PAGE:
Under critical situations caused by climate change, disasters, and infection diseases, how much control can science exercise over decision making? How much scientific knowledge, including uncertainty, can society incorporate in decision making?
The Intergovernmental Panel on Climate Change (IPCC) has published assessment reports since 1990 by integrating scientific knowledge produced by scientists worldwide. IPCC was awarded the Nobel Peace Prize in 2007 for its scientific support for the development of internationally coordinated policies for mitigating and adapting to global warming. The organization also contributed to adopting the Paris Agreement globally in 2015. However, Dr. A. Weinberg, who pioneered the boiling water reactor, has presented a concept of “trans-science,” arguing that there are “questions which can be asked of science and yet which cannot be answered by science.” He suggests that beyond the domain of science lies the one where politics and society are solely responsible for making decisions.
At the beginning of this century, the Integrated Research on Disaster Risk (IRDR) was launched in disaster science as an answer to a fundamental question: Why had science been failing to demonstrate concrete methodologies for disaster risk reduction, although it had increased scientific knowledge and technology? Similarly, in global environmental science, Future Earth began in 2015 in response to the criticism: No progress had been made in societal transformation even though scientific knowledge had been deepened and accumulated. In almost parallel to the discussions of these two international science programs, the Science Council of Japan met the same criticism over the reason for its existence and spent ten years restructuring the existing disciplines to create a new principle – “Science for Society.”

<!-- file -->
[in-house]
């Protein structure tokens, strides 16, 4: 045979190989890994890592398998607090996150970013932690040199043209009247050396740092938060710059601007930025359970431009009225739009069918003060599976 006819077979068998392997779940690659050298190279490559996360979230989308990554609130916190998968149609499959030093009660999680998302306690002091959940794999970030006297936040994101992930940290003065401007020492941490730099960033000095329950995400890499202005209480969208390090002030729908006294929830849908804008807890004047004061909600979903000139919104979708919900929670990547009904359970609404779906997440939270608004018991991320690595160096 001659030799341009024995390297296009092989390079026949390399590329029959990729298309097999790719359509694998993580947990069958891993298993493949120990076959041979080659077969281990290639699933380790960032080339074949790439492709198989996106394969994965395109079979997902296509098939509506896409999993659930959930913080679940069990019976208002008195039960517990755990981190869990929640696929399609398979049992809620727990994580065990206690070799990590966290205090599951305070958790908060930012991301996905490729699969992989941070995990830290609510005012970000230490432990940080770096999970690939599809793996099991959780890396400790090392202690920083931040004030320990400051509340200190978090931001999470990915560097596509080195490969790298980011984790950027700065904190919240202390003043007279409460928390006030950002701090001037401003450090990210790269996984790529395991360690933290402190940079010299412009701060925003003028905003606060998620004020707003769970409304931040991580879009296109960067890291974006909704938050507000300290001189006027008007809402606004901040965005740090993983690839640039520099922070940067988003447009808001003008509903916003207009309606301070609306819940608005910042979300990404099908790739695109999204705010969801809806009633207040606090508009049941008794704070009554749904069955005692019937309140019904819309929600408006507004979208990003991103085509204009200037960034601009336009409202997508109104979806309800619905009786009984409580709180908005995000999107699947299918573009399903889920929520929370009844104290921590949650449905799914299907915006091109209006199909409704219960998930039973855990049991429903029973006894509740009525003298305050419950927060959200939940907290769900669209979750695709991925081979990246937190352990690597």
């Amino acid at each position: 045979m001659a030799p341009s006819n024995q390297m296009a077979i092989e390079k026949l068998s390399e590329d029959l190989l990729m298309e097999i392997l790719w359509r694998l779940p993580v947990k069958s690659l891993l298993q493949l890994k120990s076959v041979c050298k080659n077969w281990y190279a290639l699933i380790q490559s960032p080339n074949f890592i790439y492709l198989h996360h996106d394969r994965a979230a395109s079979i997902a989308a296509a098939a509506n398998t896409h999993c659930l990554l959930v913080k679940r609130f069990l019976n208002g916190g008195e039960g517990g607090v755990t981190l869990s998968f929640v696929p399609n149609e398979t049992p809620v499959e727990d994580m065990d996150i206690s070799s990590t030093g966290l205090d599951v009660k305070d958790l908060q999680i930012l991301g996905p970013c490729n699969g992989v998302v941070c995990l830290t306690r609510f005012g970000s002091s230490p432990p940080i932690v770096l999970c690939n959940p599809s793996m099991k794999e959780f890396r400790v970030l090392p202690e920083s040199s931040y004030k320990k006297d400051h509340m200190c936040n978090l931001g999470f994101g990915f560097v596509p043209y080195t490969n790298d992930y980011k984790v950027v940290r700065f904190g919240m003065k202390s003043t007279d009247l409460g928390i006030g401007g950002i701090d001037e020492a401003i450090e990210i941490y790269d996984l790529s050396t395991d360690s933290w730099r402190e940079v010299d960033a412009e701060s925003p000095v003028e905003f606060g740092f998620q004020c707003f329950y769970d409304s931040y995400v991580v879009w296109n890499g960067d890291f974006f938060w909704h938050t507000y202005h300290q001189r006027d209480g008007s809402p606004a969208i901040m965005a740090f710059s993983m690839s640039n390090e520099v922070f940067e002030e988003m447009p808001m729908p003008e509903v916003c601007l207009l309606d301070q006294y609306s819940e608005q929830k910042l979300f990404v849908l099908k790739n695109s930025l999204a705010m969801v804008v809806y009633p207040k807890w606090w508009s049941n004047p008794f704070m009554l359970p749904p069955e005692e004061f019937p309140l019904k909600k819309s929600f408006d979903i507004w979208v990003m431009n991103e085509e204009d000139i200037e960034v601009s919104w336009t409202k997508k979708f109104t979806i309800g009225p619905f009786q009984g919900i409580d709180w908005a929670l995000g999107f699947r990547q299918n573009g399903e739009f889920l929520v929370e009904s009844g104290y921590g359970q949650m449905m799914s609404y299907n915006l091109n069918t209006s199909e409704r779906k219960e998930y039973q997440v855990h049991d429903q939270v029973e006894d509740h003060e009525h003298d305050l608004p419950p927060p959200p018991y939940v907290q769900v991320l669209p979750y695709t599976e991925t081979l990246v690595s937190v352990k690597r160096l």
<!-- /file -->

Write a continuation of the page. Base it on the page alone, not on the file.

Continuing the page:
While science was reaching out hard to accommodate the needs of society through long hours of discussions as mentioned above, all of sudden COVID-19 broke out, spreading widely. Responding to urgent questions posed by society to science, the two parties have been working together without any clear definition of each other’s role and are now causing society dire confusion that can’t be ignored. Society and science definitely need to engage in deep deliberation on an interface between science and decision-making, referring to the concept of “trans-science,” while fostering trust of society in science, ensuring accountability of science to society, having faith in humility of scientists, and encouraging respect for diversity.
July 31, 2020
Executive Director of ICHARM